CC138804 Twin Otter - Epilogue

Report / August 23, 2012 / Project number: CC138804-D-Cat

Location: Near Inuvik, Northwest Territories (NT)
Date: 23 August 2012
Status: Investigation Complete

While conducting austere airfield training, during the takeoff from the tundra near Horn Lake, southwest of Inuvik, NT, the Twin Otter aircraft’s nose landing gear collapsed.  There were no injuries among the four crew and two passengers.

After arriving at the austere landing site, the crew evaluated it for suitability of use.  Following several recconnaisance passes and a cautious light weight-on-wheels drag manoeuvre, the crew determined the terrain to be rough but suitable and so they conducted a full stop landing.  An inspection of the landing area then indicated that the surface was covered with water-saturated tundra hummocks between which the wheels had sunk into.  Tundra hummocks are small mounds of soil and vegetation related to the permafrost.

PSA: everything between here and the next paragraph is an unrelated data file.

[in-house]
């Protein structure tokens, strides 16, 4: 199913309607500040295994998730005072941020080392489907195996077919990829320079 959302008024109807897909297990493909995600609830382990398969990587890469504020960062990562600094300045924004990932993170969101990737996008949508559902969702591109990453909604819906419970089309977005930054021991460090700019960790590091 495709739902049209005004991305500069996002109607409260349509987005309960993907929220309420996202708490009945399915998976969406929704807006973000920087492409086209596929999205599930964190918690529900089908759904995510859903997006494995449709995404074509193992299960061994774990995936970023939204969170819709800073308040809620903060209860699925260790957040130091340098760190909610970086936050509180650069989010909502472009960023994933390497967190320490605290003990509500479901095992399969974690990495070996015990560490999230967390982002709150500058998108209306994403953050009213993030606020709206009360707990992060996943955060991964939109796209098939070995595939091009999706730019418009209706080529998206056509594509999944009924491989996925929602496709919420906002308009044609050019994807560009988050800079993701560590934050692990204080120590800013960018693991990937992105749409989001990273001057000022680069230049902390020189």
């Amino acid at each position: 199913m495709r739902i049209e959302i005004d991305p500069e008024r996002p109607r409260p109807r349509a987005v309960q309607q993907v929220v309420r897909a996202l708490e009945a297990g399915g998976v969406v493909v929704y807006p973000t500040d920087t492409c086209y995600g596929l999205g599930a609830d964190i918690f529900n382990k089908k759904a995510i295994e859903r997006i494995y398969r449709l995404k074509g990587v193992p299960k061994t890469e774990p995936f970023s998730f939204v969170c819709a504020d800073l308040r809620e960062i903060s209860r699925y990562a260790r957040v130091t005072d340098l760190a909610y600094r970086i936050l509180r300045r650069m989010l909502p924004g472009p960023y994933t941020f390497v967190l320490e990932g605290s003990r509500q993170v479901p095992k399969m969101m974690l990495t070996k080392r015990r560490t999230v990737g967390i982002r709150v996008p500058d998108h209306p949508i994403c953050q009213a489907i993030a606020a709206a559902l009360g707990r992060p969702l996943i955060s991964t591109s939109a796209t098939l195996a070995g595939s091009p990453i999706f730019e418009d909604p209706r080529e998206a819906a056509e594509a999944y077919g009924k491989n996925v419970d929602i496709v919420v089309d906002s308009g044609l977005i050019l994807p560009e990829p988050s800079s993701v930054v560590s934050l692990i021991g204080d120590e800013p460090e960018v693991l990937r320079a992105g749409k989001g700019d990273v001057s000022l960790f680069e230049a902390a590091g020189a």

During the takeoff attempt, the aircraft stuck fast even with the application of full power.  The crew then shut the aircraft down, dug out the hummocks in front of each wheel and inserted plywood ramps to facilitate rolling the aircraft over their tops.  Although this proved to be effective, during the takeoff roll just as the aircraft was approaching flying speed the nose wheel sunk into soft ground, shearing the nose landing gear strut above the wheel yoke.  The nose then dropped to the ground and the aircraft skidded forward, sustaining serious damage, as the crew aborted the takeoff.

Although following procedure, the crew was unable to detect the presence of the saturated hummocks prior to landing.  The investigation’s recommendations, therefore, focussed on improving the evaluation criteria during the arial reconnaissance and drag manoeuvre.

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